Artist Chris Sprouse Leaves Controversial Orson Scott Card’s Adventures of Superman Comic

Sprouse hard at work
Chris Sprouse hard at work

The controversy surrounding DC’s hiring of Orson Scott Card, outspoken anti-LGBT and marriage equality science fiction writer, to pen the digital-first Adventures of Superman comic (covered before in February by Capeless Crusader’s own Jetter in beautiful detail) has already lead to one major change—a prompt exit from artist Chris Sprouse (left).

Yesterday, Sprouse announced that due to the media attention and controversy surrounding the upcoming release that he would be stepping away from the project in favour of future work with DC. In a statement to USA Today, Sprouse announced, “It took a lot of thought to come to this conclusion, but I’ve decided to step back as the artist on this story. The media surrounding this story reached the point where it took away from the actual work, and that’s something I wasn’t comfortable with. My relationship with DC Comics remains as strong as ever and I look forward to my next project with them.”

Said media attention includes an online petition to remove Card from the project by LGBT activists currently standing at 16,500 signatures, a selection of comic retailers stating they will not stock the series, as well as some serious fan and industry backlash via Twitter and other media outlets. Orson Scott Card’s well documented opposition to marriage equality and the LGBT community has caused controversy before, as fans of Card’s extremely popular novel Ender’s Game were unsurprisingly shocked by Card’s strong stance —almost as shocked as DC fans on the announcement of their digital-first release Superman title —a very “modern” project – being given to Card.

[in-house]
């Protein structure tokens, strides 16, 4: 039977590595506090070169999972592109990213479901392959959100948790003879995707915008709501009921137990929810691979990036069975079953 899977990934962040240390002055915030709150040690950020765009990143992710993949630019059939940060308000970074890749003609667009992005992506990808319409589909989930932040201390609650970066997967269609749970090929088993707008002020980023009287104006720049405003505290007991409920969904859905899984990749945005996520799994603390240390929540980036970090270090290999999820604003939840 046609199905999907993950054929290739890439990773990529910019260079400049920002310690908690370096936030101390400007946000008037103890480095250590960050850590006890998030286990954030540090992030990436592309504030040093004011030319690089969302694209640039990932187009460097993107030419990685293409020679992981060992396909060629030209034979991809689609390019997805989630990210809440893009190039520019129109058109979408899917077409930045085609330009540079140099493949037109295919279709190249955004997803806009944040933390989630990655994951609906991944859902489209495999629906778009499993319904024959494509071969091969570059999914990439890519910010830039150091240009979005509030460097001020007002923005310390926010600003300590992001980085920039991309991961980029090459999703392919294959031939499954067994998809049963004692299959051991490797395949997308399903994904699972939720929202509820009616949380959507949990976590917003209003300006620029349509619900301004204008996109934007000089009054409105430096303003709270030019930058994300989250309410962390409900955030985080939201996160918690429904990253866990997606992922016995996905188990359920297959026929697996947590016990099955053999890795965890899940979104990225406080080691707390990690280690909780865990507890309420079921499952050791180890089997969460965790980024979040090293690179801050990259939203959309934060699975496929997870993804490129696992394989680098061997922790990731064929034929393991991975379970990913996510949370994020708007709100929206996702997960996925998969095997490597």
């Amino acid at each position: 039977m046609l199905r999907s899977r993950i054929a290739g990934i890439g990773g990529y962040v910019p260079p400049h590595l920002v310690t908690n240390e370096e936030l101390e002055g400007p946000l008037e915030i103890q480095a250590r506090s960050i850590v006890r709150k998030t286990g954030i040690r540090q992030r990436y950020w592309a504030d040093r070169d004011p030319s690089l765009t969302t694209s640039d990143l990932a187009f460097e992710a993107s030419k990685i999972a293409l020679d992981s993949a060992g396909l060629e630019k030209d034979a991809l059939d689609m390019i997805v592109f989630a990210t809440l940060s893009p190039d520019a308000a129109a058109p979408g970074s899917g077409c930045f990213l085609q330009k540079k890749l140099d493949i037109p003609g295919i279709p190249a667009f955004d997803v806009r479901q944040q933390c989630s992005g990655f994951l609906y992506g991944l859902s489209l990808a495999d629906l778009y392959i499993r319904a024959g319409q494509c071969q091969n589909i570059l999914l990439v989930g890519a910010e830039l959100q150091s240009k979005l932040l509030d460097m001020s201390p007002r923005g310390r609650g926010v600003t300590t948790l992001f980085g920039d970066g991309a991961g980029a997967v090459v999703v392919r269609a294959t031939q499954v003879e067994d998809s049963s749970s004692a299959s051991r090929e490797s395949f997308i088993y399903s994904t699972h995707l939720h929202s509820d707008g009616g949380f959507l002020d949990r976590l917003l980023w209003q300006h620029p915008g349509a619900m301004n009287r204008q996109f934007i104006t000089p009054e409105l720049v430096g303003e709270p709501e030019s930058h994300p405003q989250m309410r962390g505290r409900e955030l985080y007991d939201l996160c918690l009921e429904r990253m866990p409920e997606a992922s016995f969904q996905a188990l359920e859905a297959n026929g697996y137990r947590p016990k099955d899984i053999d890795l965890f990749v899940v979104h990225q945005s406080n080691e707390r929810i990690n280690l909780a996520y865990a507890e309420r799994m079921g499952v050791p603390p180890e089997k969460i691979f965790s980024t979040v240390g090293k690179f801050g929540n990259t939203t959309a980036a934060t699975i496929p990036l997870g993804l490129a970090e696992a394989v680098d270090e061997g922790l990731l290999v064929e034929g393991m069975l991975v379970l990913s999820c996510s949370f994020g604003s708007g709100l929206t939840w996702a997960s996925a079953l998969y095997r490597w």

Adventures of Superman promo image
Adventures of Superman promo image

DC themselves also released a statement in support of Sprouse’s decision and to announce the search for a replacement artist to work on Card’s Superman story. Understandably, DC have not said much on Card’s outspoken position or on the choice to hire him on this new Superman project. However, with the DCU seemingly overflowing with LGBT characters in recent years, it seems odd for DC to skate a line that would cause so much upset in fans and the industry alike. Although, always worth baring in mind: any publicity is good publicity.

DC’s statement reads as follows: “We fully support, understand and respect Chris’s decision to step back from his Adventures of Superman assignment. Chris is a hugely talented artist, and we’re excited to work with him on his next DC Comics project. In the meantime, we will re-solicit the story at a later date when a new artist is hired.”

This statement also tells us that Card’s Superman story will not feature in the first solicitation of the series. Due to Sprouse’s departure, the Card story (as one of an anthology of different short stories by different writers and artists) will feature in a later issue release after a new artist has been secured for the project.

  • Bob

    I’m suprised that a community (supposedly) so focused on tolerance would be so hateful as to try and run this writer out of town because they disagree with him. Maybe the LGBT community isn’t about acceptance and freedom of choice, opinion or lifestyle. Maybe it’s truly about forcing their opinion and their will on everyone else. Apparently there is only one “correct” view, and and as long as you hold that view, you will be tolerated. Pretty ugly stuff.

    • Bob,

      The issue at hand is not Card’s opinions, but rather his anti-equality advocacy. Card has donated significant sums of money and has taken a personal hand in promoting efforts to stifle equality in states across the country. He has openly advocated for violence against judges and has gone so far as to suggest an overthrow of the federal government should marriage equality be enshrined in law.

      In short, he is free to hold his own opinions, but once he places those opinions on display in the public square, he is also free to accept the consequences.

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